slices which evolves in time (called foliation of spacetime), and you
have now a problem which amounts to describing how those spatial slices
evolve, which is a traditional initial value problem which physicists
know and love. Manifolds for which this can be done are called globally
hyperbolic, and those are the ones which are easier to discuss, though
there are well-known examples of spacetimes which are not globally
Once you find one way to do it, one "foliation" of spacetime, usually
there are many other ways, but the difficulty is usually in finding one
way that works everywhere (it is always possible to do that separation
only in some region of spacetime, but that exercise is not useful since
you want to predict what happens everywhere, at any point in time)."
So the block universe does or does not assume a "time dimension"? If it
does then that "time dimension" is equivalent to a unique ordering of
events such that events are labeled with values in the positive Real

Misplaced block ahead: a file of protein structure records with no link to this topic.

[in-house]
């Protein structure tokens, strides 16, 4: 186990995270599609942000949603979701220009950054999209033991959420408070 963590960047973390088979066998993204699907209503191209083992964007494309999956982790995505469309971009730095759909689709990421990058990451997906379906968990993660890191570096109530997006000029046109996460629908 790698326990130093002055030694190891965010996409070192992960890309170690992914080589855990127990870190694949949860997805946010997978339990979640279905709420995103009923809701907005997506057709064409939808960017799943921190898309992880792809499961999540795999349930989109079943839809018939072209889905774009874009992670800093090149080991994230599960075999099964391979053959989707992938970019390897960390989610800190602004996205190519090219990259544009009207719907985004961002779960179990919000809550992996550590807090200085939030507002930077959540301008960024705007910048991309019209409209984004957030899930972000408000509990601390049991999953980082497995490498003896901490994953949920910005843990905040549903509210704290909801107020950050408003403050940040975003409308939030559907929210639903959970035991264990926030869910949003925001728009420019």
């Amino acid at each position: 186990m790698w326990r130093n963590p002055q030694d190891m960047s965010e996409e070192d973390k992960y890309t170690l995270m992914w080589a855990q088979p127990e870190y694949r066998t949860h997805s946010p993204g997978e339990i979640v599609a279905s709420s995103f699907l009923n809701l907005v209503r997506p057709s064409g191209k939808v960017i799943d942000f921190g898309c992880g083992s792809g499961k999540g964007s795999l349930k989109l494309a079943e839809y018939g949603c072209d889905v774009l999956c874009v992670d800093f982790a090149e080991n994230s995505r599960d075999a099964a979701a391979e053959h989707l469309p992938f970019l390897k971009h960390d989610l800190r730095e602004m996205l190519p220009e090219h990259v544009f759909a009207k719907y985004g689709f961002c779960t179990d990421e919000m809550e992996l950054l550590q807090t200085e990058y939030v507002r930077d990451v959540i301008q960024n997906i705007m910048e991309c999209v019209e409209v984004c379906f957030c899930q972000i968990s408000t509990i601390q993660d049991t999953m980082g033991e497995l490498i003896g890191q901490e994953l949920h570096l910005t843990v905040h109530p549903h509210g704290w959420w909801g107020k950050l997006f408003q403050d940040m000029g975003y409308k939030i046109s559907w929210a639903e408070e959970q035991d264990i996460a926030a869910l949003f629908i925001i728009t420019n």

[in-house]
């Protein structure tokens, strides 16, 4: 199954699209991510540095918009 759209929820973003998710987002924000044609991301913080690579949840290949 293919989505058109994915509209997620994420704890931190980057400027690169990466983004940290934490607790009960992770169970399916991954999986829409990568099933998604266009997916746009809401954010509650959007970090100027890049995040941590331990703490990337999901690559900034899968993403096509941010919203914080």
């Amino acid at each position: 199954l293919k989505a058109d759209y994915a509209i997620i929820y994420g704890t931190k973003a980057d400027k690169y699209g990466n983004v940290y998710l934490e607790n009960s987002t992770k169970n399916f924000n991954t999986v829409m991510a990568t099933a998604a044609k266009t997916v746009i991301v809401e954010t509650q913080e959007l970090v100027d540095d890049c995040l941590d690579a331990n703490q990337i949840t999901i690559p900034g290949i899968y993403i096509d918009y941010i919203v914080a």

numbers, other wise known as the Real line. The point here is that for
this to obtain then all of the events must be such that their position
of that Real line is defined from the beginning. How, exactly, was this
ordering determined at the 'beginning"? This question as not asking
about what coordinate systems have as their particular t, x,y,z values;
it is about the construction of the block universe itself. Consider the
famous words of Laplace:
The block universe idea assumes a unique and global ordering of
events, the actual math of SR and GR do not!
Why do you think the block universe idea assumes a unique ordering? It
doesn't, not for pairs of events with a spacelike separation. For such
events, the question of which event occurs at a later time depends
entirely on what coordinate system you use, with no coordinate system
being preferred over any other. Similarly, on a 2D plane the question
of which of two points has a greater x-coordinate depends entirely on
how you orient your x and y coordinate axes, even if you restrict
yourself to Cartesian coordinate systems. And the whole idea of block